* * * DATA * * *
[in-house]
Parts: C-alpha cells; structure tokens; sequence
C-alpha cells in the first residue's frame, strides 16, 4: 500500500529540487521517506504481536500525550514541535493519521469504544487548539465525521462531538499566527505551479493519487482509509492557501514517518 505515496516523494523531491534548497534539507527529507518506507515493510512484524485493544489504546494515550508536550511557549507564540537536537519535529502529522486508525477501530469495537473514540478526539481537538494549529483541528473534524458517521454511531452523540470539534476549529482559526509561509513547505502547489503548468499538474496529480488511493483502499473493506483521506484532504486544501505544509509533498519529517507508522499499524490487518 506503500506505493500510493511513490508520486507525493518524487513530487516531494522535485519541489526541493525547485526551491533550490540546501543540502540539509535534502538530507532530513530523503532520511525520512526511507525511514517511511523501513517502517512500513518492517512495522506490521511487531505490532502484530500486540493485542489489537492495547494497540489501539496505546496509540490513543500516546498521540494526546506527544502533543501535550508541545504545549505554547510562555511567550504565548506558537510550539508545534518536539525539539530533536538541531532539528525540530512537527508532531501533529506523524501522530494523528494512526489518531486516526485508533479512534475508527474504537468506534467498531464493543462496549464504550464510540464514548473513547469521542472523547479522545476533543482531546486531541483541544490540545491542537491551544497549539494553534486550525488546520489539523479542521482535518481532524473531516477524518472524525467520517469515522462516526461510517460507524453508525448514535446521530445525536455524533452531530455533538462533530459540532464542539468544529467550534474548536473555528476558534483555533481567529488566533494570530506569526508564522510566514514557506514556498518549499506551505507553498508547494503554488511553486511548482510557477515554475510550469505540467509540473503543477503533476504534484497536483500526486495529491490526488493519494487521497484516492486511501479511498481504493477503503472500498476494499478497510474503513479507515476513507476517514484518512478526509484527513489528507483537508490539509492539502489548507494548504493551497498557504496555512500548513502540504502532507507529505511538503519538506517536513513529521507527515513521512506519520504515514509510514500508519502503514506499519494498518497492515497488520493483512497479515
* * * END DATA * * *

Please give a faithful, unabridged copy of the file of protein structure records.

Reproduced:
[in-house]
Parts: C-alpha cells; structure tokens; sequence
C-alpha cells in the first residue's frame, strides 16, 4: 500500500529540487521517506504481536500525550514541535493519521469504544487548539465525521462531538499566527505551479493519487482509509492557501514517518 505515496516523494523531491534548497534539507527529507518506507515493510512484524485493544489504546494515550508536550511557549507564540537536537519535529502529522486508525477501530469495537473514540478526539481537538494549529483541528473534524458517521454511531452523540470539534476549529482559526509561509513547505502547489503548468499538474496529480488511493483502499473493506483521506484532504486544501505544509509533498519529517507508522499499524490487518 506503500506505493500510493511513490508520486507525493518524487513530487516531494522535485519541489526541493525547485526551491533550490540546501543540502540539509535534502538530507532530513530523503532520511525520512526511507525511514517511511523501513517502517512500513518492517512495522506490521511487531505490532502484530500486540493485542489489537492495547494497540489501539496505546496509540490513543500516546498521540494526546506527544502533543501535550508541545504545549505554547510562555511567550504565548506558537510550539508545534518536539525539539530533536538541531532539528525540530512537527508532531501533529506523524501522530494523528494512526489518531486516526485508533479512534475508527474504537468506534467498531464493543462496549464504550464510540464514548473513547469521542472523547479522545476533543482531546486531541483541544490540545491542537491551544497549539494553534486550525488546520489539523479542521482535518481532524473531516477524518472524525467520517469515522462516526461510517460507524453508525448514535446521530445525536455524533452531530455533538462533530459540532464542539468544529467550534474548536473555528476558534483555533481567529488566533494570530506569526508564522510566514514557506514556498518549499506551505507553498508547494503554488511553486511548482510557477515554475510550469505540467509540473503543477503533476504534484497536483500526486495529491490526488493519494487521497484516492486511501479511498481504493477503503472500498476494499478497510474503513479507515476513507476517514484518512478526509484527513489528507483537508490539509492539502489548507494548504493551497498557504496555512500548513502540504502532507507529505511538503519538506517536513513529521507527515513521512506519520504515514509510514500508519502503514506499519494498518497492515497488520493483512497479515